The answer is dependant on your budget and needs. Aluminum luggage is very attractive and strong but it is also expensive, heavy and dents very easily. If you have the budget and don't mind a few dents in your luggage then Aluminum luggage may be the best for you. Polycarbonate luggage is extremely strong and light. It is also far cheaper than Aluminum. Polycarbonate luggage is an excellent alternative to Aluminum luggage.

Which is better polycarbonate or polypropylene luggage?

This is a controversial question. It seems that most of the Internet is pointing shoppers towards polycarbonate suitcases but we don't agree. We feel that polypropylene luggage is better than polycarbonate luggage. This is thanks to it's strength, rigidity, light weight and low cost.

Which is better ABS or polypropylene luggage?

This is easy to answer. ABS is only used in the lowest cost hard side luggage so when comparing it to polypropylene there is no competition. Polypropylene luggage is better than ABS luggage because it is strong, light and much more resistant to impact.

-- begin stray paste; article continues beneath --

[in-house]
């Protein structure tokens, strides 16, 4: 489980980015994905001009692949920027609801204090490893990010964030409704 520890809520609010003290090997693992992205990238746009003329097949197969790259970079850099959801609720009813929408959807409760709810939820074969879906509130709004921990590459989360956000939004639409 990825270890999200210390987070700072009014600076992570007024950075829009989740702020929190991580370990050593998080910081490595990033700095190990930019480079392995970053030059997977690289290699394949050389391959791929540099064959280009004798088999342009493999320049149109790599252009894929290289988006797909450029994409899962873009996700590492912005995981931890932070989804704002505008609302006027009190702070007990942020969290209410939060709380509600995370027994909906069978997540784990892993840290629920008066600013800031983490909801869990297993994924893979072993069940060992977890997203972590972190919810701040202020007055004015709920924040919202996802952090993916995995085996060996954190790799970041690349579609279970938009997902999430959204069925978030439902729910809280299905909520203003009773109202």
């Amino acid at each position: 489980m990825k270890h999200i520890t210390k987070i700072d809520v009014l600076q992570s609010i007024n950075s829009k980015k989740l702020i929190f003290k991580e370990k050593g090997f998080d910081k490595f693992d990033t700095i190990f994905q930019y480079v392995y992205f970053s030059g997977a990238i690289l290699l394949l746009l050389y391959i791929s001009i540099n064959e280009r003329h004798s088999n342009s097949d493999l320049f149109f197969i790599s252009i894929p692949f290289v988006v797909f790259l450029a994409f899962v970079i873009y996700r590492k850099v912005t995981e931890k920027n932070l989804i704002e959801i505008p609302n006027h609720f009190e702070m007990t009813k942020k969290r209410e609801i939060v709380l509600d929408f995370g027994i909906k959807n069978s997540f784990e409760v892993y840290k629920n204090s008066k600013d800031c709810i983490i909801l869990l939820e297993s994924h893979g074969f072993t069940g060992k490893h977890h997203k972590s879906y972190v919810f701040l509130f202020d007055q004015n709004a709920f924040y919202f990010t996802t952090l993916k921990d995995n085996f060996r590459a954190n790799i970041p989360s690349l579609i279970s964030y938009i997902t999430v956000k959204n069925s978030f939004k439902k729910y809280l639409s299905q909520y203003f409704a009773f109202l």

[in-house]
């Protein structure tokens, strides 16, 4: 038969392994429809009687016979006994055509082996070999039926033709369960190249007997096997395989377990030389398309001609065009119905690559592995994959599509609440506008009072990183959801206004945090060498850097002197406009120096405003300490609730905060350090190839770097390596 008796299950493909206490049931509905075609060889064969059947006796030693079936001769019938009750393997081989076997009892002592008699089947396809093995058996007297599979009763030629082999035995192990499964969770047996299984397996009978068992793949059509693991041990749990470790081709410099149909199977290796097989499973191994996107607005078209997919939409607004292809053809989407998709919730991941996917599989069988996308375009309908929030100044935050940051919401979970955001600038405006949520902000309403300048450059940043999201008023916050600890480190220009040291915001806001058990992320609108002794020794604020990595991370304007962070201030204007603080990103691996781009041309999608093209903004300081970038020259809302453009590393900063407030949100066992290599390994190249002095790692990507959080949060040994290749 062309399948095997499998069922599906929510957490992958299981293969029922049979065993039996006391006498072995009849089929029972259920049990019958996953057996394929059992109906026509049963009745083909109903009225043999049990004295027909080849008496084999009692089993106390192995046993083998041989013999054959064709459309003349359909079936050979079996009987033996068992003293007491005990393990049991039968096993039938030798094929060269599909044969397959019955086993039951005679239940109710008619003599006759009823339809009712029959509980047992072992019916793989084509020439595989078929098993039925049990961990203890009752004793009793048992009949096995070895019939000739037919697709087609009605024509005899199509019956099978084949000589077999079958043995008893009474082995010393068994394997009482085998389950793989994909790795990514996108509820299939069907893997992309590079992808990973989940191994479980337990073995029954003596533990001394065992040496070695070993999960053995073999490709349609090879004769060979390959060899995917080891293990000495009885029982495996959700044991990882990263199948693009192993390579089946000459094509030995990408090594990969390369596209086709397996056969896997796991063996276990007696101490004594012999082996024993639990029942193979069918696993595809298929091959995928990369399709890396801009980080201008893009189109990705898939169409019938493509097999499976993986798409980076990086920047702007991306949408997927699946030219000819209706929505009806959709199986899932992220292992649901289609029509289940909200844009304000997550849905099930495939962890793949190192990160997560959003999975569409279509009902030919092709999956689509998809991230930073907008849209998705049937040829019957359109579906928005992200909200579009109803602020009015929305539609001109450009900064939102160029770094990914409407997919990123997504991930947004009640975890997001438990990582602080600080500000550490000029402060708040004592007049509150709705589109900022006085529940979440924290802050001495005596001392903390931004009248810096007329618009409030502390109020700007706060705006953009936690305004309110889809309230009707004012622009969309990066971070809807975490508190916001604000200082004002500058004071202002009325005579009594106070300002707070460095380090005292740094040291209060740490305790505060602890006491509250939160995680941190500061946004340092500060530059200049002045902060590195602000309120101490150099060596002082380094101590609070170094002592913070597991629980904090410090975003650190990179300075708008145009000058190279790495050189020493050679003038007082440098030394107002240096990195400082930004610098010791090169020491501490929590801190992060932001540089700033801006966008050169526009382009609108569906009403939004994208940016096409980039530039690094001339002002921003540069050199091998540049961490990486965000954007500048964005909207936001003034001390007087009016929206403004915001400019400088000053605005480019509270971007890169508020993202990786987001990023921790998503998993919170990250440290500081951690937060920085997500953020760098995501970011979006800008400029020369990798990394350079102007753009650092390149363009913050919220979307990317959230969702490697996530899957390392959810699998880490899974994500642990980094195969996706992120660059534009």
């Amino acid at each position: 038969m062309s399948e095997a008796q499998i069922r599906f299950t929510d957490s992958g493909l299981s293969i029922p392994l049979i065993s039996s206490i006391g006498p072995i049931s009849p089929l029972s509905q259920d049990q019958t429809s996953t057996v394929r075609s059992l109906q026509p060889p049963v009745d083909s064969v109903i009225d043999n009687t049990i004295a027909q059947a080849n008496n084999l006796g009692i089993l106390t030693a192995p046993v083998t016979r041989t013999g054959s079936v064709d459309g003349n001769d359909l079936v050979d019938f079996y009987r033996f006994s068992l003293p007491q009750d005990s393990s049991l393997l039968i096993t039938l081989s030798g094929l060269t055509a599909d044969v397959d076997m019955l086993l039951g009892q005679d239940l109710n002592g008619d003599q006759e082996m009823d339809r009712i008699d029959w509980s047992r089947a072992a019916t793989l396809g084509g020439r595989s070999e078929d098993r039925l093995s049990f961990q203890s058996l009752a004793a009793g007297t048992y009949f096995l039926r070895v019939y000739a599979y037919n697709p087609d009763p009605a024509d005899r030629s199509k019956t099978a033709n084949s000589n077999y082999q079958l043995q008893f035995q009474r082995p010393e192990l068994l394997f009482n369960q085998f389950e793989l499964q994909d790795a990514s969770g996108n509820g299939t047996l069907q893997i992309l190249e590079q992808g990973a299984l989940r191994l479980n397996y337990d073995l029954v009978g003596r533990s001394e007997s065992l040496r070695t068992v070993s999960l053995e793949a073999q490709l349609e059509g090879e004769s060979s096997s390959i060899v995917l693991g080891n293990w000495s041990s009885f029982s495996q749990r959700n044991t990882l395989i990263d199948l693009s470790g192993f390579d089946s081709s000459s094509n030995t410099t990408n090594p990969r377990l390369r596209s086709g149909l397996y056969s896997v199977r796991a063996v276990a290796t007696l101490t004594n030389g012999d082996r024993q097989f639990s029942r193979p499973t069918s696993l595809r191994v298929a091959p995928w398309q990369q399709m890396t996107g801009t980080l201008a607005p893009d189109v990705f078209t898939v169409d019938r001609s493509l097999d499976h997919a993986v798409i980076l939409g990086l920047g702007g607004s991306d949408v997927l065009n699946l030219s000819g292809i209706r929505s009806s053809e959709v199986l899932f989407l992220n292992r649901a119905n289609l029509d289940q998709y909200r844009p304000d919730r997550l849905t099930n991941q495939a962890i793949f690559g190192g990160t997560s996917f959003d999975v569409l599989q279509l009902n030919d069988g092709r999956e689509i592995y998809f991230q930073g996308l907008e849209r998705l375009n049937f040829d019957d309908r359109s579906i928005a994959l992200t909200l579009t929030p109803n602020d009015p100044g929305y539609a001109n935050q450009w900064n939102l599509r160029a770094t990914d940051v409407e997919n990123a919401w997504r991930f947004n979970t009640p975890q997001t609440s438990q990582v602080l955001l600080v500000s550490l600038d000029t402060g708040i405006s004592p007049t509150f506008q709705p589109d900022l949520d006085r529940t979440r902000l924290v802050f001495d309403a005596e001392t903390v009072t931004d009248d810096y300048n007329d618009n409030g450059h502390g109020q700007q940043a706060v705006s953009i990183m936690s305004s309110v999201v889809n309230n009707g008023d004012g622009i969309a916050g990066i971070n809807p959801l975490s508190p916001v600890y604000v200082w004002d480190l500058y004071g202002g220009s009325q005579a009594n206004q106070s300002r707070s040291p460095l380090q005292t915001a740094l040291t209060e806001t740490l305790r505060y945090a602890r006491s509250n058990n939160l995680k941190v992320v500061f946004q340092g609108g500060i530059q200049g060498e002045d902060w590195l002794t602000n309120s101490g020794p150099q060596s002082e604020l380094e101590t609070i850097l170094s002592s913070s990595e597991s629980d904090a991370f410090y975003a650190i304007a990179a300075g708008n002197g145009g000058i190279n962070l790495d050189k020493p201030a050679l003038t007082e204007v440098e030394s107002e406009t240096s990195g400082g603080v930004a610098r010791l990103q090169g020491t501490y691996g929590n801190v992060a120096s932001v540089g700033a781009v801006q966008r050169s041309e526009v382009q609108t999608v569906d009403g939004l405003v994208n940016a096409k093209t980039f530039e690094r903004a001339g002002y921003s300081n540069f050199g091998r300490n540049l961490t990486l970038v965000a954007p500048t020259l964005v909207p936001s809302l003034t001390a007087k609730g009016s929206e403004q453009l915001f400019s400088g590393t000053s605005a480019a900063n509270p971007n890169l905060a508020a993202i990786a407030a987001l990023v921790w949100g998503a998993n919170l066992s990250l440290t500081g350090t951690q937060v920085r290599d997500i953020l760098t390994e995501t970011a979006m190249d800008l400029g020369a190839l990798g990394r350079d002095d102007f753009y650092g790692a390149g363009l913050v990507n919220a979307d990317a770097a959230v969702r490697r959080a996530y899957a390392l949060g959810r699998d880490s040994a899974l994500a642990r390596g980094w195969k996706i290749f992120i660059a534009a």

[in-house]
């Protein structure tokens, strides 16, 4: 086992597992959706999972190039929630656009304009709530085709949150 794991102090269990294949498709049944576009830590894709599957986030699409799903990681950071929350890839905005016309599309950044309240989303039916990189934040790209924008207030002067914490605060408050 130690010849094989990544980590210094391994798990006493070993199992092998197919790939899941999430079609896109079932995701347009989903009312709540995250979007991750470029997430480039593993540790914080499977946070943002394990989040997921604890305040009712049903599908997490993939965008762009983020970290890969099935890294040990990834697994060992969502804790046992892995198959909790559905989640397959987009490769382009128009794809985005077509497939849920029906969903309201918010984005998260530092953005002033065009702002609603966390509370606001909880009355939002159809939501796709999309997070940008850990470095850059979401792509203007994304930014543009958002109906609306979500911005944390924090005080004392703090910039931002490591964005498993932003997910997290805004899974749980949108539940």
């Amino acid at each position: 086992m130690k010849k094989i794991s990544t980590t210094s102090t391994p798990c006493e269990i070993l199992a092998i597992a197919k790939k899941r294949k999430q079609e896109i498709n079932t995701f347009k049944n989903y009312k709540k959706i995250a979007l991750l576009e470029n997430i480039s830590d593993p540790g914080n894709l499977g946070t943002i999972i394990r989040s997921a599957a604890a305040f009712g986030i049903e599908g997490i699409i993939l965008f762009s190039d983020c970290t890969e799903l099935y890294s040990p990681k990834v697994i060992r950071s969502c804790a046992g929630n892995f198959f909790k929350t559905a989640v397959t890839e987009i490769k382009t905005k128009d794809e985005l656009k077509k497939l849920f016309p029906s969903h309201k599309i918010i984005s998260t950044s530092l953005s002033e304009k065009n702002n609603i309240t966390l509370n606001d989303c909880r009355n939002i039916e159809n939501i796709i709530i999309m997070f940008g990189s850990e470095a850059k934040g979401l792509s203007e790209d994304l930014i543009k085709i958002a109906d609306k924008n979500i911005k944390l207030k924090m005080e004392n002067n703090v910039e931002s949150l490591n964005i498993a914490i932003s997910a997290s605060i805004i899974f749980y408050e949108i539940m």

How to repair cracked polycarbonate luggage.

Yes you can repair a cracked polycarbonate suitcase. There are many hard sided luggage glue products on the market today. The best way to repair a polycarbonate suitcase is to buy a small amount of methylene chloride and a small sheet of polycarbonate plastic (Lexan is good). Simply apply a little methylene chloride to the inside wall of the case and then some on the Lexan sheet. Make sure that the methylene chloride is spread evenly. Apply some weight to compress the joint. It will take around 30 minutes for the bonding to cure. That's it!

Is polycarbonate luggage strong?

Yes, polycarbonate luggage is very strong. Lexan is a member of the polycarbonate family and it is used in bullet proof glass and bank teller cages.

Is polycarbonate luggage durable?

Yes, polycarbonate luggage is durable but it is prone to scratching. These can often be buffed-out or polished out.

Is polycarbonate luggage scratch resistant?

Unfortunately, polycarbonate luggage is not very scratch resistant. Scrapes and scratches can often be buffed-out or polished out.

Are hard or soft sided suitcases better?

This is a very personal decision but in our opinion is that hard sided luggage is far better than soft sided suitcase. We have written an article that explores the differences between hard sided and soft sided luggage to back up our opinion.